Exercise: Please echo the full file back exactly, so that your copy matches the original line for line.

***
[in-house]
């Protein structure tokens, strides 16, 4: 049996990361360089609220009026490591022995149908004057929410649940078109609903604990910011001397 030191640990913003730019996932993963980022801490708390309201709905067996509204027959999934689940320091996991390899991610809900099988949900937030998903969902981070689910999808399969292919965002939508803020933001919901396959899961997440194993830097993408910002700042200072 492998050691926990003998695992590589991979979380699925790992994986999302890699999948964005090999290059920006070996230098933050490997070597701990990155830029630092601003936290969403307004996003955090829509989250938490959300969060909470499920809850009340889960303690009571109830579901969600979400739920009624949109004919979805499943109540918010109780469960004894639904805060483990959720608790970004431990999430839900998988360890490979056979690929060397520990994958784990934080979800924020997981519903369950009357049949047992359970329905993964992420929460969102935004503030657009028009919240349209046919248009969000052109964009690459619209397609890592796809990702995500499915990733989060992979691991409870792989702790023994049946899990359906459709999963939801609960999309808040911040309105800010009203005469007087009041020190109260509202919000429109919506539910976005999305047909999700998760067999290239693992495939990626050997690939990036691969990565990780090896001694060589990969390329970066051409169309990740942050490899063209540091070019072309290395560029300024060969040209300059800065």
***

[in-house]
């Protein structure tokens, strides 16, 4: 049996990361360089609220009026490591022995149908004057929410649940078109609903604990910011001397 030191640990913003730019996932993963980022801490708390309201709905067996509204027959999934689940320091996991390899991610809900099988949900937030998903969902981070689910999808399969292919965002939508803020933001919901396959899961997440194993830097993408910002700042200072 492998050691926990003998695992590589991979979380699925790992994986999302890699999948964005090999290059920006070996230098933050490997070597701990990155830029630092601003936290969403307004996003955090829509989250938490959300969060909470499920809850009340889960303690009571109830579901969600979400739920009624949109004919979805499943109540918010109780469960004894639904805060483990959720608790970004431990999430839900998988360890490979056979690929060397520990994958784990934080979800924020997981519903369950009357049949047992359970329905993964992420929460969102935004503030657009028009919240349209046919248009969000052109964009690459619209397609890592796809990702995500499915990733989060992979691991409870792989702790023994049946899990359906459709999963939801609960999309808040911040309105800010009203005469007087009041020190109260509202919000429109919506539910976005999305047909999700998760067999290239693992495939990626050997690939990036691969990565990780090896001694060589990969390329970066051409169309990740942050490899063209540091070019072309290395560029300024060969040209300059800065």